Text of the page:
Is liberty not grounded in the value of personal accountability? What happens to a society where individuals do not hold themselves accountable for their actions?

Or to an economy where personal accountability, once valued, has diminished in importance?

Tuesday, February 5, 2008

Beta Blocker

I wish that I could fly
Into the sky
So very high
Just like a dragonfly
--Lenny Kravitz

MV profs frequently observe that traders are 'chasing beta.' Beta is a measure of the change in the price of a security compared to the change in the price of a index (such as the S&P 500 Index). When general markets increase, a high beta stock such as Google (GOOG) or Research In Motion (RIMM) tends to move up more than the general trend.

The downside is that, when markets move down, high beta stocks tend to go down more.

As such, you'll typically observe traders piling into beta when markets move higher, and shedding them during market declines.

Cash is King

Confusion that never stops
The closing walls and the ticking clocks
Gonna come back and take you home
I could not stop, that you now know

There are many ways to value securities, but I'm biased towards those based on free cash flow. Free cash flow (FCF) is cash flow in excess of that required to fund all projects that have positive net present values when discounted at the relevant cost of capital (Jensen, 1986: 323). Stated another way, it's the cash that is 'free' for distribution to shareholders after all investments have been financed (Stewart, 1991: xvii).

FCF is what should matter to an investor. The investor's essential question should be, "Based on the capital that must go into an enterprise, how much can I get out?"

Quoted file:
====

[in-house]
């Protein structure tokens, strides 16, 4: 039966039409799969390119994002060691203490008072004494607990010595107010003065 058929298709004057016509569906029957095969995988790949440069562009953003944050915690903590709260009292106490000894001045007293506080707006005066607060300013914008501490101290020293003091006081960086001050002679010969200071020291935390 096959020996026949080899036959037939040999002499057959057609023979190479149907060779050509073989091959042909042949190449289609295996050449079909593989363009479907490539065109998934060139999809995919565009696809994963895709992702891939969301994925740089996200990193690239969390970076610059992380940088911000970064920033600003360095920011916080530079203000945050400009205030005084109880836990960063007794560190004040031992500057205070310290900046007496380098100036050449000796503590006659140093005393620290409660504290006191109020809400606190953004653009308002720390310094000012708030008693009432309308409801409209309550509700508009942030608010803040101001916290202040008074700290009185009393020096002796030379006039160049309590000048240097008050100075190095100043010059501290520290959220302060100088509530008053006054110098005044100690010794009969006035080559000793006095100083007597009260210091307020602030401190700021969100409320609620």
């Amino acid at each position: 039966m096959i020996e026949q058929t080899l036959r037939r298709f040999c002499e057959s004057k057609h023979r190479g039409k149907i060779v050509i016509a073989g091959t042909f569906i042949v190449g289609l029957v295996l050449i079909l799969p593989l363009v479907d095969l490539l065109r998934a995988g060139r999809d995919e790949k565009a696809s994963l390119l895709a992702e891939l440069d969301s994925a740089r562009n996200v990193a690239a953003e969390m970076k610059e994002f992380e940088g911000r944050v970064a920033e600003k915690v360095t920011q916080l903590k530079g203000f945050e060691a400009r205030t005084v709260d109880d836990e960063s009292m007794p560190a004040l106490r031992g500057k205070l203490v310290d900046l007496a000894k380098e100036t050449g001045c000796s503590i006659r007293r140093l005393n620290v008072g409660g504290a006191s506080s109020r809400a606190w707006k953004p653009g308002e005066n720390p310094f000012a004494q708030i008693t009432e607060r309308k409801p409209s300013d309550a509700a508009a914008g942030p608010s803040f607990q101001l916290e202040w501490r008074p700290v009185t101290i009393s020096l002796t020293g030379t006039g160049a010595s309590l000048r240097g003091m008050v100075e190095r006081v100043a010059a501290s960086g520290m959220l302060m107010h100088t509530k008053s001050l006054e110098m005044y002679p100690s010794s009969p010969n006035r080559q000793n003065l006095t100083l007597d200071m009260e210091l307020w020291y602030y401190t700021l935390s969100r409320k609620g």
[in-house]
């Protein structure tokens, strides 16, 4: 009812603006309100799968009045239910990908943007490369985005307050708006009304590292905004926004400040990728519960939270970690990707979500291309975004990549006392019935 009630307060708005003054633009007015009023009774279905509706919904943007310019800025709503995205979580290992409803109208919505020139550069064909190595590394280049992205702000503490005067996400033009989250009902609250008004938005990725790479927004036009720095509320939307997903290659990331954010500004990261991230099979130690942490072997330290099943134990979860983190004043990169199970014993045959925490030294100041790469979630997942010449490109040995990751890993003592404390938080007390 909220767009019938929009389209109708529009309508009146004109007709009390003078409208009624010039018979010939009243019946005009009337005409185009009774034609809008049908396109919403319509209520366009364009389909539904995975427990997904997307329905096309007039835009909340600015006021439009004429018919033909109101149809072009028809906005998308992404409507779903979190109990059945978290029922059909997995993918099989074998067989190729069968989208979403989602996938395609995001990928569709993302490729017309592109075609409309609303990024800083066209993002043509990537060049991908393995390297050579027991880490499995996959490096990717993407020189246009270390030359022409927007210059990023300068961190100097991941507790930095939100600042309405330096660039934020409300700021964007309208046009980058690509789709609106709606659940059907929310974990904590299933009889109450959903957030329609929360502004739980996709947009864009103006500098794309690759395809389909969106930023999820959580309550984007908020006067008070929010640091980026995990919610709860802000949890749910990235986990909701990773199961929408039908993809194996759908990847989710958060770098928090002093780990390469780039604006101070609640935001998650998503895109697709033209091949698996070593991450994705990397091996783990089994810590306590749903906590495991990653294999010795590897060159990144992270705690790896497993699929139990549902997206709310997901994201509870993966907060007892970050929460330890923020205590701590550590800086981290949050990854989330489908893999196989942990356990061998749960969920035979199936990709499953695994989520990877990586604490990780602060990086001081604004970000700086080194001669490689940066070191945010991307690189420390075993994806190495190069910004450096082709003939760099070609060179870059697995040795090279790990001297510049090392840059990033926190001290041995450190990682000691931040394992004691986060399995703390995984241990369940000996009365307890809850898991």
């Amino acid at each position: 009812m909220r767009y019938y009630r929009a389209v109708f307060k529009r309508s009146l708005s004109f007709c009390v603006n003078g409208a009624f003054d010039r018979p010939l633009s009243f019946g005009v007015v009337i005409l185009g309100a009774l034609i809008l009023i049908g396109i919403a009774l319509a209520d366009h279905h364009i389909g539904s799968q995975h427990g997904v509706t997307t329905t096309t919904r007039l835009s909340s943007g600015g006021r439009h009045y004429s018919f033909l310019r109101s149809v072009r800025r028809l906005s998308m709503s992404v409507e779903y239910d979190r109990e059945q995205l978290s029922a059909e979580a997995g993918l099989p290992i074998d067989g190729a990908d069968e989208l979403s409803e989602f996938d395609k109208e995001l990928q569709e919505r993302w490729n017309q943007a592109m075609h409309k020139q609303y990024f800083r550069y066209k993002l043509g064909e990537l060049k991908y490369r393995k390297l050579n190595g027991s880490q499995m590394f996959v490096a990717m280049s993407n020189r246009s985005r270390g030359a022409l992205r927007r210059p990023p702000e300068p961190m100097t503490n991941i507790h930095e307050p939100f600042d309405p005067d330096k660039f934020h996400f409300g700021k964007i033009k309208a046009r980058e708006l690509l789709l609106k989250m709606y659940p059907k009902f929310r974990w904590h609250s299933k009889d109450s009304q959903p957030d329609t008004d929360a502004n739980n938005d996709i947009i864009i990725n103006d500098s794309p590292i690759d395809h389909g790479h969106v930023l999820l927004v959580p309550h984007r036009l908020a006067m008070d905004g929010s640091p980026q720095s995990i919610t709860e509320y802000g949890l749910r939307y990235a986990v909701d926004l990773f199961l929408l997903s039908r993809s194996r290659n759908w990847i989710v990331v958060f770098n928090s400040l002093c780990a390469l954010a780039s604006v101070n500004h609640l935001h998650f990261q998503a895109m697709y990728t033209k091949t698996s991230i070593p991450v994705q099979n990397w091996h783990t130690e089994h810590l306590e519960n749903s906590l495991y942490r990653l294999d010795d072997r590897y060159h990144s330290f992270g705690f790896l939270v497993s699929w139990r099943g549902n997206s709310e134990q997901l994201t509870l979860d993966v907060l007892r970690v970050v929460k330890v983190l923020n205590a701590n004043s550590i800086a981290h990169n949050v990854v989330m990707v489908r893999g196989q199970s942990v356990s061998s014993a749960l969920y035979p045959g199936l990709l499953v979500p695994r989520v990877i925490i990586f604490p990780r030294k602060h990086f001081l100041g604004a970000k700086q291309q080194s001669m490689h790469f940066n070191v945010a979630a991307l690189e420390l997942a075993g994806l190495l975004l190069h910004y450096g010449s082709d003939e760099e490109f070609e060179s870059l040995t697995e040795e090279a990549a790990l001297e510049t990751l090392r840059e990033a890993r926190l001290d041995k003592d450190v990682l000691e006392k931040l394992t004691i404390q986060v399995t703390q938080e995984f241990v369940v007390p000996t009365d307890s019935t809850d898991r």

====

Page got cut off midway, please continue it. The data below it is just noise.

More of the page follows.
Truly, a 'fundamental' investment question...

A FCF approach can be handy for valuing stocks of publicly traded companies--particularly well established enterprises. However, valuing companies like General Electric (GE), Exxon (XOM), or even Google (GOOG) on a FCF basis seems to be a dying (or at least dormant) practice.

Perhaps we can kickstart the process in future missives.


Jensen, M.C. (1986). Agency costs of free cash flow, corporate finance, and takeovers. Amercian Economic Review, 76: 323-329.

Stewart, G.B., III (1991). The quest for value. New York: HarperCollins.

Monday, February 4, 2008

Striking Out

Here comes the rain again
Falling on my head like a memory
Falling on my head like a new emotion

After 125 bips of Fed love and an election year government tripping over themselves with fiscal stimulus, it's easy to conclude that the worst is over w.r.t. the credit markets. After all, notes Jeff Saut, this kind of intervention has worked time and time again in the past.

However, Minyan Peter thinks we have lots more work to do. Financial institutions current face gross risk that are almost incalcuable. Awareness of this risk appears to by seeping into lending behavior as the cost of credit is going up.

I continue to ponder the possibility of a broad deflation driven more by a seller's strike (lenders not wanting to lend) than a buyer's strike (borrowers not willing to borrow).